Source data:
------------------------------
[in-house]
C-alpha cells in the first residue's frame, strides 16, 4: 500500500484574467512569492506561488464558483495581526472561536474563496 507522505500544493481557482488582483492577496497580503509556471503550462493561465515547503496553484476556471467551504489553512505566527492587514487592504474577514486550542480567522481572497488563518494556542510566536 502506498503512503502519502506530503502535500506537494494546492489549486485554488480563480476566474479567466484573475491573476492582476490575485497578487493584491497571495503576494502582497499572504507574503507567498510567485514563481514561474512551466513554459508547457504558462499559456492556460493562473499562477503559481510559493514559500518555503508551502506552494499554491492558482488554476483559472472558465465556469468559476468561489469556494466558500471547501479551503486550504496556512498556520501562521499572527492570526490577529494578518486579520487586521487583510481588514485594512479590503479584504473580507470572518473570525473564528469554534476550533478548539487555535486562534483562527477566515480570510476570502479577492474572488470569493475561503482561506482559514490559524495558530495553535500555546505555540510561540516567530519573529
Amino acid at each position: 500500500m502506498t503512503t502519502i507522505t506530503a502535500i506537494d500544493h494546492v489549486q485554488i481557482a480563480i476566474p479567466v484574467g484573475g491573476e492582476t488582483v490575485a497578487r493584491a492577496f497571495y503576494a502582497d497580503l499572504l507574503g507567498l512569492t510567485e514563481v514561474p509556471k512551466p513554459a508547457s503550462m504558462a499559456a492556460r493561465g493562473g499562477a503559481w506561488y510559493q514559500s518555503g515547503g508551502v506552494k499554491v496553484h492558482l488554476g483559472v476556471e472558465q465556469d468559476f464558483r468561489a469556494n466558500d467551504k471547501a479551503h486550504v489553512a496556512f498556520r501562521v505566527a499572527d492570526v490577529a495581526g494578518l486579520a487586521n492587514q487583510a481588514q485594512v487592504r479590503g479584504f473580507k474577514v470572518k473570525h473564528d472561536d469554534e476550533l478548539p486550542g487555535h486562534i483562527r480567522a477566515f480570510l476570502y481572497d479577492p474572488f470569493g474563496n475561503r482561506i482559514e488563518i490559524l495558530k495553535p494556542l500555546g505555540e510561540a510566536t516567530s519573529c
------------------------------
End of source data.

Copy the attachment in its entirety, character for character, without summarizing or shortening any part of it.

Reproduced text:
[in-house]
C-alpha cells in the first residue's frame, strides 16, 4: 500500500484574467512569492506561488464558483495581526472561536474563496 507522505500544493481557482488582483492577496497580503509556471503550462493561465515547503496553484476556471467551504489553512505566527492587514487592504474577514486550542480567522481572497488563518494556542510566536 502506498503512503502519502506530503502535500506537494494546492489549486485554488480563480476566474479567466484573475491573476492582476490575485497578487493584491497571495503576494502582497499572504507574503507567498510567485514563481514561474512551466513554459508547457504558462499559456492556460493562473499562477503559481510559493514559500518555503508551502506552494499554491492558482488554476483559472472558465465556469468559476468561489469556494466558500471547501479551503486550504496556512498556520501562521499572527492570526490577529494578518486579520487586521487583510481588514485594512479590503479584504473580507470572518473570525473564528469554534476550533478548539487555535486562534483562527477566515480570510476570502479577492474572488470569493475561503482561506482559514490559524495558530495553535500555546505555540510561540516567530519573529
Amino acid at each position: 500500500m502506498t503512503t502519502i507522505t506530503a502535500i506537494d500544493h494546492v489549486q485554488i481557482a480563480i476566474p479567466v484574467g484573475g491573476e492582476t488582483v490575485a497578487r493584491a492577496f497571495y503576494a502582497d497580503l499572504l507574503g507567498l512569492t510567485e514563481v514561474p509556471k512551466p513554459a508547457s503550462m504558462a499559456a492556460r493561465g493562473g499562477a503559481w506561488y510559493q514559500s518555503g515547503g508551502v506552494k499554491v496553484h492558482l488554476g483559472v476556471e472558465q465556469d468559476f464558483r468561489a469556494n466558500d467551504k471547501a479551503h486550504v489553512a496556512f498556520r501562521v505566527a499572527d492570526v490577529a495581526g494578518l486579520a487586521n492587514q487583510a481588514q485594512v487592504r479590503g479584504f473580507k474577514v470572518k473570525h473564528d472561536d469554534e476550533l478548539p486550542g487555535h486562534i483562527r480567522a477566515f480570510l476570502y481572497d479577492p474572488f470569493g474563496n475561503r482561506i482559514e488563518i490559524l495558530k495553535p494556542l500555546g505555540e510561540a510566536t516567530s519573529c